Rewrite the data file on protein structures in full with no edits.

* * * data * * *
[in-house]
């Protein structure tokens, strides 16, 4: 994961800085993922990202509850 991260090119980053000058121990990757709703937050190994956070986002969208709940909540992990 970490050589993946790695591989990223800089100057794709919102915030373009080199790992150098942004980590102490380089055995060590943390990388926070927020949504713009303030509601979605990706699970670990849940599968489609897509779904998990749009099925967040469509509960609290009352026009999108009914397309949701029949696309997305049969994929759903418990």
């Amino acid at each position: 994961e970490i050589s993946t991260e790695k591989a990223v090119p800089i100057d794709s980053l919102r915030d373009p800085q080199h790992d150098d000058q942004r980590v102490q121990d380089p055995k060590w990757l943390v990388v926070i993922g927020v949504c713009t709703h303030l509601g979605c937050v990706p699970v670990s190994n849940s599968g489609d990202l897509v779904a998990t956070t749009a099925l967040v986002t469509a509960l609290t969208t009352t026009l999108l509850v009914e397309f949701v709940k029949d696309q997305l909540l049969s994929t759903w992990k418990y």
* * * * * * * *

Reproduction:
[in-house]
């Protein structure tokens, strides 16, 4: 994961800085993922990202509850 991260090119980053000058121990990757709703937050190994956070986002969208709940909540992990 970490050589993946790695591989990223800089100057794709919102915030373009080199790992150098942004980590102490380089055995060590943390990388926070927020949504713009303030509601979605990706699970670990849940599968489609897509779904998990749009099925967040469509509960609290009352026009999108009914397309949701029949696309997305049969994929759903418990």
């Amino acid at each position: 994961e970490i050589s993946t991260e790695k591989a990223v090119p800089i100057d794709s980053l919102r915030d373009p800085q080199h790992d150098d000058q942004r980590v102490q121990d380089p055995k060590w990757l943390v990388v926070i993922g927020v949504c713009t709703h303030l509601g979605c937050v990706p699970v670990s190994n849940s599968g489609d990202l897509v779904a998990t956070t749009a099925l967040v986002t469509a509960l609290t969208t009352t026009l999108l509850v009914e397309f949701v709940k029949d696309q997305l909540l049969s994929t759903w992990k418990y």